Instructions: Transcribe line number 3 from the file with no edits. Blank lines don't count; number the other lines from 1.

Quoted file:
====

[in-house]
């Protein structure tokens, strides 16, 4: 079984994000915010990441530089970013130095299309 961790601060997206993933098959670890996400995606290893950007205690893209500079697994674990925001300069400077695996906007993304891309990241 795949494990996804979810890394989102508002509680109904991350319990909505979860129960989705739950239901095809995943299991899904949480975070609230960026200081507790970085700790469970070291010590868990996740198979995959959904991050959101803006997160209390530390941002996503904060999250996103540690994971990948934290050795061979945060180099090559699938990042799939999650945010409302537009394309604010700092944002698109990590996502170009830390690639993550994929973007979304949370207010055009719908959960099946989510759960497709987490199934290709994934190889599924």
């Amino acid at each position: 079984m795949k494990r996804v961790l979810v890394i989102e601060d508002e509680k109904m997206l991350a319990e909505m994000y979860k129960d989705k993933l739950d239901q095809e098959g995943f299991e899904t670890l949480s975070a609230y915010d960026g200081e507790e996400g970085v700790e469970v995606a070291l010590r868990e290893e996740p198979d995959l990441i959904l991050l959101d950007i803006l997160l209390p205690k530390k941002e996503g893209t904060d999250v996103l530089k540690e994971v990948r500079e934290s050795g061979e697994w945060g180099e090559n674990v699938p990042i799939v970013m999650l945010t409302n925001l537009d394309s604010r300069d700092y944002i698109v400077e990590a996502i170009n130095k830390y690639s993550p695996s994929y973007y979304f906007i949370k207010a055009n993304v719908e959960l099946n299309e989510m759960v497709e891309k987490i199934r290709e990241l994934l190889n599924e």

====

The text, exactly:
């Amino acid at each position: 079984m795949k494990r996804v961790l979810v890394i989102e601060d508002e509680k109904m997206l991350a319990e909505m994000y979860k129960d989705k993933l739950d239901q095809e098959g995943f299991e899904t670890l949480s975070a609230y915010d960026g200081e507790e996400g970085v700790e469970v995606a070291l010590r868990e290893e996740p198979d995959l990441i959904l991050l959101d950007i803006l997160l209390p205690k530390k941002e996503g893209t904060d999250v996103l530089k540690e994971v990948r500079e934290s050795g061979e697994w945060g180099e090559n674990v699938p990042i799939v970013m999650l945010t409302n925001l537009d394309s604010r300069d700092y944002i698109v400077e990590a996502i170009n130095k830390y690639s993550p695996s994929y973007y979304f906007i949370k207010a055009n993304v719908e959960l099946n299309e989510m759960v497709e891309k987490i199934r290709e990241l994934l190889n599924e």